Retail disruption is the preoccupation du jour for financial analysts, business reporters and a large slice of the public at large that suddenly finds itself increasingly relying on Alexa to handle shopping for paper towels and underwear.
Kmart’s been struggling for a long time now. Stock prices for Kroger took a beating last week on news Amazon was buying Whole Foods. But perhaps no giant of retail better exemplifies the struggles of adaption than Sears.
From its beginnings in the 19th Century, Sears Roebuck and Co. was a precursor of sorts to e-commerce. Its massive catalogs were the stuff of which dreams were made – from the latest in fashion, to a desperately needed set of tires, to all those Star Wars action figures that were at the top of so many Christmas lists.
At one point in its history, Sears even sold prefabricated houses. Order the one you wanted, and a team soon arrived on your property to set up shop – I mean house.
In the exercise of its powers under the Twenty-first Amendment to the United States Constitution, the State Legislature recently amended the state law regulating liquor advertising and signage, Miss. Code § 67-1-85 (2016).
Under the current law it is unlawful for a newspaper in a “dry” municipality, county, or judicial district to publish liquor advertising even if the advertising only appears in papers only distributed in a “wet” municipality, county, or judicial district.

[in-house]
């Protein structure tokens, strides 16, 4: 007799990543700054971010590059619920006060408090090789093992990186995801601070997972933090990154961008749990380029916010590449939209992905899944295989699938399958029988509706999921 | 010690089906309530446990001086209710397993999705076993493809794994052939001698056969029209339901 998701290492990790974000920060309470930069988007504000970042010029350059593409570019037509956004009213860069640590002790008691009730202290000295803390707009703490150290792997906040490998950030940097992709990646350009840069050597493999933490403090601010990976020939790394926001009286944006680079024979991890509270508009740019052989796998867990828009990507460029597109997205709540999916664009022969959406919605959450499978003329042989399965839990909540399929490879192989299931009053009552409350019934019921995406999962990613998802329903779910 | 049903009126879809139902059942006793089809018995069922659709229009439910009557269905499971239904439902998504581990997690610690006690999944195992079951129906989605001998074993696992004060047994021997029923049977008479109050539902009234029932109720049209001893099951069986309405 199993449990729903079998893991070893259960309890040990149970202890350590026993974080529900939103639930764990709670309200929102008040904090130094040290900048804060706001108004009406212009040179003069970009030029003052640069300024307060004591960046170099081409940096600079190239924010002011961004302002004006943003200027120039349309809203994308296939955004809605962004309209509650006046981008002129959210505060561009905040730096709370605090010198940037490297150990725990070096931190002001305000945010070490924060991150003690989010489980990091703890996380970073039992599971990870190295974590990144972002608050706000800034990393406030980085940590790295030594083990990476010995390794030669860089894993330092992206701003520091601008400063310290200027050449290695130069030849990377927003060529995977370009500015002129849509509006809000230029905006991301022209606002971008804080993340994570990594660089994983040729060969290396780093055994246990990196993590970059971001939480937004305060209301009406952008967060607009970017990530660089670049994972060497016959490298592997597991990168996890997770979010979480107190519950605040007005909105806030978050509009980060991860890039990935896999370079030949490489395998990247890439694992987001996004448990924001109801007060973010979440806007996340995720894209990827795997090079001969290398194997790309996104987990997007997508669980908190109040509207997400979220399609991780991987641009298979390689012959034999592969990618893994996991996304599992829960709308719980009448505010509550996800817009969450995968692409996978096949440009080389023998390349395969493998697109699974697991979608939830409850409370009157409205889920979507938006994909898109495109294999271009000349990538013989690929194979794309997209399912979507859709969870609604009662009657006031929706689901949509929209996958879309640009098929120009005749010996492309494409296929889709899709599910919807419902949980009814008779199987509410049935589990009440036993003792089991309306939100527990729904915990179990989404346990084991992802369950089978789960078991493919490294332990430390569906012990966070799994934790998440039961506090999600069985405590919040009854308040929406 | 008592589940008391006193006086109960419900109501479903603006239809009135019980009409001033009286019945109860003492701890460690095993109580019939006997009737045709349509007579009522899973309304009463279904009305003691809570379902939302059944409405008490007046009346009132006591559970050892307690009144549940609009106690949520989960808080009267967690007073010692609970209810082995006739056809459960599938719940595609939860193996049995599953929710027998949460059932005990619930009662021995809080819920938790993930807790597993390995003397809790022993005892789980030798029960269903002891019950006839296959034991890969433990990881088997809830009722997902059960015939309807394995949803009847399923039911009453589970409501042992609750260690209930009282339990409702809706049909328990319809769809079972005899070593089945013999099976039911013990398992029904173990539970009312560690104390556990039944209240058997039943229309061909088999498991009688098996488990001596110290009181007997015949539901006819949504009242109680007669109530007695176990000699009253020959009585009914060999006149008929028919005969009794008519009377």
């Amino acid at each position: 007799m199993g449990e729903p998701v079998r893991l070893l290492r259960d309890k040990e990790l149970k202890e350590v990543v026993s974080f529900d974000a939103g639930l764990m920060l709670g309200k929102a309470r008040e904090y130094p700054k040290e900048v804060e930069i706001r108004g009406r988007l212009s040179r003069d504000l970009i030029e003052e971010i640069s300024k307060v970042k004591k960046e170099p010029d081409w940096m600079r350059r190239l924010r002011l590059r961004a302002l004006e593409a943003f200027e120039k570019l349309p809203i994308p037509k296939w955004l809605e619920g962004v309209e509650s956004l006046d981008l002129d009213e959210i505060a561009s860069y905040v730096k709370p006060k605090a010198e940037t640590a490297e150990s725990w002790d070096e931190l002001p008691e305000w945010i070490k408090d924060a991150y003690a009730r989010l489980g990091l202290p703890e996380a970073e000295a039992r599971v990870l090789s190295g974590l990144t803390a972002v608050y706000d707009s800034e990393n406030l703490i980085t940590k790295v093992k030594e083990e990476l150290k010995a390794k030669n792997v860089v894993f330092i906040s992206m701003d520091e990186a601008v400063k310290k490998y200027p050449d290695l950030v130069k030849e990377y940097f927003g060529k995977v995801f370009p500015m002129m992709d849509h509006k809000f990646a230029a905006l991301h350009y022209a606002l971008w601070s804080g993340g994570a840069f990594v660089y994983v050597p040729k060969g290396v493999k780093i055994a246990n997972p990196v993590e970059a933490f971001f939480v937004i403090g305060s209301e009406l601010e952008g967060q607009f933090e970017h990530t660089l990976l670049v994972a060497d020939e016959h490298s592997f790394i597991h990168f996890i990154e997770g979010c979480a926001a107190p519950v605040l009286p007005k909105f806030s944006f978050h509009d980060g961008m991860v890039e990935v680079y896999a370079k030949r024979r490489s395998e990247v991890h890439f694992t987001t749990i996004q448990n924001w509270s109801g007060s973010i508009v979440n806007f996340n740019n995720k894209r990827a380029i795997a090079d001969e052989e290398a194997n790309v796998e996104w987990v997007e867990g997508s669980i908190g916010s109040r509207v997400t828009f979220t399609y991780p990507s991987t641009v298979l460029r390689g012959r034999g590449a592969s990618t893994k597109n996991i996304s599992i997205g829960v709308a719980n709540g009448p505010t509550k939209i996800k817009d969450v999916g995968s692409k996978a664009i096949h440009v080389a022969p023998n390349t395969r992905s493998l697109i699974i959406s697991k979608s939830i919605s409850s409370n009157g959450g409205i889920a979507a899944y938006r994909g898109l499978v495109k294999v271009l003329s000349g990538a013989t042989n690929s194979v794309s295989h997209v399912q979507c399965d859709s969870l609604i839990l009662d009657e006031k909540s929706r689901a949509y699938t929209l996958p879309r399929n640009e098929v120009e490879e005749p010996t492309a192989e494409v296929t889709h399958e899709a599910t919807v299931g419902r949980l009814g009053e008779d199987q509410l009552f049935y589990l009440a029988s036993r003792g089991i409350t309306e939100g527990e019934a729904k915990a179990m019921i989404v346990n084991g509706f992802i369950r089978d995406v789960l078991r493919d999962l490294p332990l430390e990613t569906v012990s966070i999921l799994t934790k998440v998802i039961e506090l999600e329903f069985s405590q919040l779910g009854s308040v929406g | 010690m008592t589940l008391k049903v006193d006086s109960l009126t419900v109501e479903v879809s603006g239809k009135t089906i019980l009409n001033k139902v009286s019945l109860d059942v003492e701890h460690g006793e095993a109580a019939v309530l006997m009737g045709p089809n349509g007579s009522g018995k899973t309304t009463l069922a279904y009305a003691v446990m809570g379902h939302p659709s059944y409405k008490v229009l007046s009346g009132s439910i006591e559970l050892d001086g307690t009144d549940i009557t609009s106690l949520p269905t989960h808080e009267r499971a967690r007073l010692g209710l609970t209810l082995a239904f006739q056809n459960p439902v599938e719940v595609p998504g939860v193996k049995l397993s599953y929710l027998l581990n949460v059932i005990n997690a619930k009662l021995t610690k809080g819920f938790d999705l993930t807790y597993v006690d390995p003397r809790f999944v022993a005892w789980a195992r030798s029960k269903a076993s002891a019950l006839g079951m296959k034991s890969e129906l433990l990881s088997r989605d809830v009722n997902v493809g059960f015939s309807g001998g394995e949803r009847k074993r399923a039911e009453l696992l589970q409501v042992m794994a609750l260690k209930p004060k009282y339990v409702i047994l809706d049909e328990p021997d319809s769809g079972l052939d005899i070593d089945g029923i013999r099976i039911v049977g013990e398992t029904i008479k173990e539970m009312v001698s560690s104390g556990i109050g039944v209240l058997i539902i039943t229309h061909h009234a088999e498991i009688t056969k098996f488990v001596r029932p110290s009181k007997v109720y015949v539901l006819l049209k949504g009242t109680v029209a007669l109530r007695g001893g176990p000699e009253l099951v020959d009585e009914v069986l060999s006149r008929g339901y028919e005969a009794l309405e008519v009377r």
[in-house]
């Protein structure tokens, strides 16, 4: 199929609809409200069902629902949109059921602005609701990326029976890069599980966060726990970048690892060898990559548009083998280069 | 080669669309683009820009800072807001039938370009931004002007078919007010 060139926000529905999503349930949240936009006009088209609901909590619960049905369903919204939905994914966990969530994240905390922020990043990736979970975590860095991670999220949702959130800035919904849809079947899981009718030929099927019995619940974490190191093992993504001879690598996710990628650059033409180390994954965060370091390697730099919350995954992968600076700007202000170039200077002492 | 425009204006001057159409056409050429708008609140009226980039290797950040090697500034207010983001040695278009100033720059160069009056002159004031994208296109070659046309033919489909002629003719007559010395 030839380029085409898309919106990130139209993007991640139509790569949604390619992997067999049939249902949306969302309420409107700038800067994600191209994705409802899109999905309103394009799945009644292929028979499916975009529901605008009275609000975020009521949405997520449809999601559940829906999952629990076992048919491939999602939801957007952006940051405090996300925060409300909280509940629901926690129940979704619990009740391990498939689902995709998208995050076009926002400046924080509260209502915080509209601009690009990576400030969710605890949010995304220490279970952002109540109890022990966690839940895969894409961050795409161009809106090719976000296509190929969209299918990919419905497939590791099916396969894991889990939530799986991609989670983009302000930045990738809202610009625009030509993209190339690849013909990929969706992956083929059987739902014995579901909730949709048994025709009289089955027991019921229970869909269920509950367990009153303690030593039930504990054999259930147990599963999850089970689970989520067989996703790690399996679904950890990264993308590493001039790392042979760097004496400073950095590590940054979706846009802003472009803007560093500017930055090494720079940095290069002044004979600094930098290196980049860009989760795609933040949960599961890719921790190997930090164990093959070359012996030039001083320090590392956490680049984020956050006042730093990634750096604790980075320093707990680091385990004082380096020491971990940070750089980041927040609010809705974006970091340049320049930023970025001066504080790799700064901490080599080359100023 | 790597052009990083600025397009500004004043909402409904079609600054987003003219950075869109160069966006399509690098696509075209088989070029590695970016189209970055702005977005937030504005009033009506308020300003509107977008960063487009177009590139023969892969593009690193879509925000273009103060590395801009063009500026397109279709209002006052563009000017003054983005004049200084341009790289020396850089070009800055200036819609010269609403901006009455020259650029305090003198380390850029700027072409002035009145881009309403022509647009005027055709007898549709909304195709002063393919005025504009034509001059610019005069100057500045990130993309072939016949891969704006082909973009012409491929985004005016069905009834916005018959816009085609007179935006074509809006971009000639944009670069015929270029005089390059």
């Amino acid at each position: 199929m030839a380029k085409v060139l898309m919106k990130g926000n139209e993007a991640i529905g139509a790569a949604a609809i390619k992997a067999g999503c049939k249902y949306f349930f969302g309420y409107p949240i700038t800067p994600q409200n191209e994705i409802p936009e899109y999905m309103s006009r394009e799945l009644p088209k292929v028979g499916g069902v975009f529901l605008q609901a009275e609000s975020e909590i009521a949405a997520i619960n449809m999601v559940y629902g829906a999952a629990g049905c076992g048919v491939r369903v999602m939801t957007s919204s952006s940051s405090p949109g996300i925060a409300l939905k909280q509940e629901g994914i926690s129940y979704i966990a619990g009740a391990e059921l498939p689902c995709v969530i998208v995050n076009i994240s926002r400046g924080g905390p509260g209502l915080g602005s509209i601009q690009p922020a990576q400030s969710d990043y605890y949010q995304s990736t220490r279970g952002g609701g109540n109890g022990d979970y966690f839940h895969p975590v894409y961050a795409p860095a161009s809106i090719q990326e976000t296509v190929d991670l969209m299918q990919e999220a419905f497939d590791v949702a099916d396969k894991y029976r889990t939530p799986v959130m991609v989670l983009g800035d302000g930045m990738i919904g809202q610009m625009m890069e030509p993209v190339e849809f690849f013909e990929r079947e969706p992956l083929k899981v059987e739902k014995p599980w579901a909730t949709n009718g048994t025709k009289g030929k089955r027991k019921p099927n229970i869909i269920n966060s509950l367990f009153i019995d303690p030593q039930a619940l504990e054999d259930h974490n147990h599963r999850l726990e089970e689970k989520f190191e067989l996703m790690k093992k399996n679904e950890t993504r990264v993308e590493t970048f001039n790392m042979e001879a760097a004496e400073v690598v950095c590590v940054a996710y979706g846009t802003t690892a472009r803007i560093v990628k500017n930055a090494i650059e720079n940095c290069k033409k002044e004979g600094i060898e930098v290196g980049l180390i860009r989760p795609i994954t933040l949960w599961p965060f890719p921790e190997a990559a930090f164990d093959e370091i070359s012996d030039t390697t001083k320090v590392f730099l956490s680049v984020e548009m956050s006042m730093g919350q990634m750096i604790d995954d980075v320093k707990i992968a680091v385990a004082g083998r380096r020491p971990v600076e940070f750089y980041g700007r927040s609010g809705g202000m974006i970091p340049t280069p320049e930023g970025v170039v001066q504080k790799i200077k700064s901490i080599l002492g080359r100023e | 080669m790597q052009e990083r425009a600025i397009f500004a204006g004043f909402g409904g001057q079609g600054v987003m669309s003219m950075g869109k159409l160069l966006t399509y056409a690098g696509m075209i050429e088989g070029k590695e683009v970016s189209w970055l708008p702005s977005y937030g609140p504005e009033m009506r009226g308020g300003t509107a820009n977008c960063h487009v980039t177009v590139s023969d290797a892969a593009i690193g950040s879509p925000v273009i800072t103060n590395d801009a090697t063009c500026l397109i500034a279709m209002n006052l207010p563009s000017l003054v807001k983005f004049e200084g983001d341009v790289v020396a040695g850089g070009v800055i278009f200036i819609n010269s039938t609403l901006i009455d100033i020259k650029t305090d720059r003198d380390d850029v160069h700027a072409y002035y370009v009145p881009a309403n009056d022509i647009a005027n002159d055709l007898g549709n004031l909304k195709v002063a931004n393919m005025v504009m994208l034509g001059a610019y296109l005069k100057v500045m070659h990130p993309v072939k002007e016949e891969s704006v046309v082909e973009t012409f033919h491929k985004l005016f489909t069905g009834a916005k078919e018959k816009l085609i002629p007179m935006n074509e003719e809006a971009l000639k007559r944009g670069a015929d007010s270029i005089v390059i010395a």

The title to S.B. No. 2345 sums up the change: The new law “DELETE[S] THE PROVISION THAT MAKES IT UNLAWFUL FOR ANY ADVERTISEMENT OF ALCOHOLIC BEVERAGES TO ORIGINATE IN ANY MUNICIPALITY, COUNTY OR JUDICIAL DISTRICT WHICH HAS NOT VOTED TO LEGALIZE THE SALE OF ALCOHOLIC BEVERAGES . . . .”
When you peel back the layers of advertising philosophy and technique, it all comes down to one thing: Motivation. People buy things because they are motivated. And the most effective ads are those that appeal to the right motivation.
There are two basic motivators: (1) desire for gain and (2) fear of loss. Think about your own experience and it’s easy to see that your purchases can be traced to a desire to get (or maintain) something you want or to prevent the loss of something you don’t want to lose.
This goes for big and small buying decisions. Why do you move to a new house? (Real estate experts say the three biggest reasons are location, location and location.) Why do you buy new tires when your old ones wear out? (Fear of an accident.) Why do you go to the movies? (Desire for entertainment.) Why do you wait for something to go on sale before buying? (Desire to save money.) Why do you buy a convertible? Why do you join a gym? Why do you buy an insurance policy? Continue reading “Advertising is all about motivation”